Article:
This volume continues a new series entitled "How They're Governed". Directed by Carlo Fusaro, the series aims to explore the political and institutional culture of different countries in order to understand how they're governed and organised. The entries are written by experts in comparative constitutional law and adopt an interdisciplinary approach. The series is intended for: students and scholars eager to develop their knowledge about a specific country; people who for professional reasons have relationships with foreign countries and need to be familiar with their institutional arrangements; curious travellers; anyone concerned about democracy and its future. Each volume shares the same basic structure: a concise geographical and economic overview; elements of history, especially as regards the development of the constitution; political context since the end of World War II; power distribution (who does what and who decides); acknowledged rights and freedoms and the corresponding safeguards; essential readings and useful websites.
On April 27, 1994, the first ever fully democratic elections open to voters of all races were held in South Africa. The African National Congress leader Nelson Mandela was elected president. A major example of transition to democracy, South Africa has kept increasing its international presence through participation in mediation and peace-keeping operations in the African continent, its status as non-permanent member of the United Nations Security Council (October 2006 to the end of 2008) and its role as representative of southern countries in G8 summits. But interest in South Africa stems mainly from its history as a colonised country, its decades' long struggle against apartheid (which also mobilised public opinion in the West), and in the exceptional nature of its transition to democracy. This book explains South Africa's political and constitutional order, its socio-economic situation, its achievements, its weaknesses, and the challenges currently faced by this multi-religious, multi-linguistic, and multi-national country.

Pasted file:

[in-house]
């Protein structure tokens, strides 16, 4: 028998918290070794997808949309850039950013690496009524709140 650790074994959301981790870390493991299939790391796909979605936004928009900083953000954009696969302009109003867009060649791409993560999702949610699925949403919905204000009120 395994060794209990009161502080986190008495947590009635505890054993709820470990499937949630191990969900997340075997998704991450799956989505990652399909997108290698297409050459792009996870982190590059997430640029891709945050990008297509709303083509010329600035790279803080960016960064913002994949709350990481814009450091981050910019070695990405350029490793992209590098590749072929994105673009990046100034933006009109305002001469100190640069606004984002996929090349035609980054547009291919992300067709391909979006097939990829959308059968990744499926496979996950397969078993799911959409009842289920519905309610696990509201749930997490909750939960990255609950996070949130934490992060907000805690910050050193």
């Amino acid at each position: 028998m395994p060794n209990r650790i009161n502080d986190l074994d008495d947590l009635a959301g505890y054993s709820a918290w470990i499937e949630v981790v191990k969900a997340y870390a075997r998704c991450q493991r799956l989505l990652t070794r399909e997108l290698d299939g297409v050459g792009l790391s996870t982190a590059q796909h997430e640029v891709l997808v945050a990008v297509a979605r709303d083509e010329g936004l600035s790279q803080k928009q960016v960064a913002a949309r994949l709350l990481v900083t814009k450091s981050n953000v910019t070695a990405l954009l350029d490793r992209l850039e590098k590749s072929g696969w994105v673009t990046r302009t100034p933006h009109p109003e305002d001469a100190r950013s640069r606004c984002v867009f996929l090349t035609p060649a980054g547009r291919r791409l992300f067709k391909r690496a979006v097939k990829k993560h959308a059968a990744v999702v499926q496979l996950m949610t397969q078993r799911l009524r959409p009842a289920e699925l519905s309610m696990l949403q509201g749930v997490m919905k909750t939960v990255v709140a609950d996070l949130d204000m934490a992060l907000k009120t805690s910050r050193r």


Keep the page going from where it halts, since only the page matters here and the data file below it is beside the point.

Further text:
Veronica Federico teaches Comparative Public Law and Local Government Policies at the Universities of Florence and Parma. She taught at the School of Social Sciences of the University of the Witwatersrand, Johannesburg, from 2000 to 2004.